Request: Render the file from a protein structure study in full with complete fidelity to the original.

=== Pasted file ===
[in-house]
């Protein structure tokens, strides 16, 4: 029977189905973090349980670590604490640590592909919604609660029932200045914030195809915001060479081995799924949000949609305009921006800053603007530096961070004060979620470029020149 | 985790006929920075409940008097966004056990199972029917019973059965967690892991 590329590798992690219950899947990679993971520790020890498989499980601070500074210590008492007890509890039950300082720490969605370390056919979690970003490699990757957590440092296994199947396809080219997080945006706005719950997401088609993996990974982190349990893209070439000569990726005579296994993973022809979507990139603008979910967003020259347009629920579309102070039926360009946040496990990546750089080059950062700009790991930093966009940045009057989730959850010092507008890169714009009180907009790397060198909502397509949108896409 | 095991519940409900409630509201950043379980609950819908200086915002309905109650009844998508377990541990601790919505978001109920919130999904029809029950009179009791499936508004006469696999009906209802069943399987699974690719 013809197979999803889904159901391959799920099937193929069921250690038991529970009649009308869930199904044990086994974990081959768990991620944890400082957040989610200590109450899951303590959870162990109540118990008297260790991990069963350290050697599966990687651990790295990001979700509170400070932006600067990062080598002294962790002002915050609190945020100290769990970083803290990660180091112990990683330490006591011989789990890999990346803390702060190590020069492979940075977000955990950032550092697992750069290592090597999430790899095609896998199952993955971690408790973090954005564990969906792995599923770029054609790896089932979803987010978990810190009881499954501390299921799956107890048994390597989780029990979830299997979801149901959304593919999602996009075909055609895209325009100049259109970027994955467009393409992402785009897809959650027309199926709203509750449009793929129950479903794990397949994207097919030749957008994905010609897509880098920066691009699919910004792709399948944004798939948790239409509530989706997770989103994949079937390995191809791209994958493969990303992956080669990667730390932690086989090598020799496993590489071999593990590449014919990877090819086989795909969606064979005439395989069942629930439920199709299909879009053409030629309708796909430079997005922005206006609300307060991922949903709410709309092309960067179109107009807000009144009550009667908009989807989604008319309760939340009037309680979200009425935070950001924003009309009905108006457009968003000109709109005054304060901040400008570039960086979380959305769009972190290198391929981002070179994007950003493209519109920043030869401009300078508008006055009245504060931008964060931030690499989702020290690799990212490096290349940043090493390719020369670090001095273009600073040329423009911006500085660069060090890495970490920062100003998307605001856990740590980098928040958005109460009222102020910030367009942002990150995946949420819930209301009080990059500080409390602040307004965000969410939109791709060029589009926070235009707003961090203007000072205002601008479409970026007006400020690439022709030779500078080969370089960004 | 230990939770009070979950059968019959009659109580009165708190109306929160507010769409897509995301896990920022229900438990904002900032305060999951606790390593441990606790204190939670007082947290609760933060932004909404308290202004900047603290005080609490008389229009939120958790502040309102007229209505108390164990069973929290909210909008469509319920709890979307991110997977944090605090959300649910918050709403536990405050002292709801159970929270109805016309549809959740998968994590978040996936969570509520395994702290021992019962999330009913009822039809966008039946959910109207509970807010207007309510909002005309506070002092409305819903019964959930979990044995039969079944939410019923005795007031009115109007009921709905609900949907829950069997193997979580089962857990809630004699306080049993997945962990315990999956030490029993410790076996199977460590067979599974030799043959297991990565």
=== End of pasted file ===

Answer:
[in-house]
């Protein structure tokens, strides 16, 4: 029977189905973090349980670590604490640590592909919604609660029932200045914030195809915001060479081995799924949000949609305009921006800053603007530096961070004060979620470029020149 | 985790006929920075409940008097966004056990199972029917019973059965967690892991 590329590798992690219950899947990679993971520790020890498989499980601070500074210590008492007890509890039950300082720490969605370390056919979690970003490699990757957590440092296994199947396809080219997080945006706005719950997401088609993996990974982190349990893209070439000569990726005579296994993973022809979507990139603008979910967003020259347009629920579309102070039926360009946040496990990546750089080059950062700009790991930093966009940045009057989730959850010092507008890169714009009180907009790397060198909502397509949108896409 | 095991519940409900409630509201950043379980609950819908200086915002309905109650009844998508377990541990601790919505978001109920919130999904029809029950009179009791499936508004006469696999009906209802069943399987699974690719 013809197979999803889904159901391959799920099937193929069921250690038991529970009649009308869930199904044990086994974990081959768990991620944890400082957040989610200590109450899951303590959870162990109540118990008297260790991990069963350290050697599966990687651990790295990001979700509170400070932006600067990062080598002294962790002002915050609190945020100290769990970083803290990660180091112990990683330490006591011989789990890999990346803390702060190590020069492979940075977000955990950032550092697992750069290592090597999430790899095609896998199952993955971690408790973090954005564990969906792995599923770029054609790896089932979803987010978990810190009881499954501390299921799956107890048994390597989780029990979830299997979801149901959304593919999602996009075909055609895209325009100049259109970027994955467009393409992402785009897809959650027309199926709203509750449009793929129950479903794990397949994207097919030749957008994905010609897509880098920066691009699919910004792709399948944004798939948790239409509530989706997770989103994949079937390995191809791209994958493969990303992956080669990667730390932690086989090598020799496993590489071999593990590449014919990877090819086989795909969606064979005439395989069942629930439920199709299909879009053409030629309708796909430079997005922005206006609300307060991922949903709410709309092309960067179109107009807000009144009550009667908009989807989604008319309760939340009037309680979200009425935070950001924003009309009905108006457009968003000109709109005054304060901040400008570039960086979380959305769009972190290198391929981002070179994007950003493209519109920043030869401009300078508008006055009245504060931008964060931030690499989702020290690799990212490096290349940043090493390719020369670090001095273009600073040329423009911006500085660069060090890495970490920062100003998307605001856990740590980098928040958005109460009222102020910030367009942002990150995946949420819930209301009080990059500080409390602040307004965000969410939109791709060029589009926070235009707003961090203007000072205002601008479409970026007006400020690439022709030779500078080969370089960004 | 230990939770009070979950059968019959009659109580009165708190109306929160507010769409897509995301896990920022229900438990904002900032305060999951606790390593441990606790204190939670007082947290609760933060932004909404308290202004900047603290005080609490008389229009939120958790502040309102007229209505108390164990069973929290909210909008469509319920709890979307991110997977944090605090959300649910918050709403536990405050002292709801159970929270109805016309549809959740998968994590978040996936969570509520395994702290021992019962999330009913009822039809966008039946959910109207509970807010207007309510909002005309506070002092409305819903019964959930979990044995039969079944939410019923005795007031009115109007009921709905609900949907829950069997193997979580089962857990809630004699306080049993997945962990315990999956030490029993410790076996199977460590067979599974030799043959297991990565």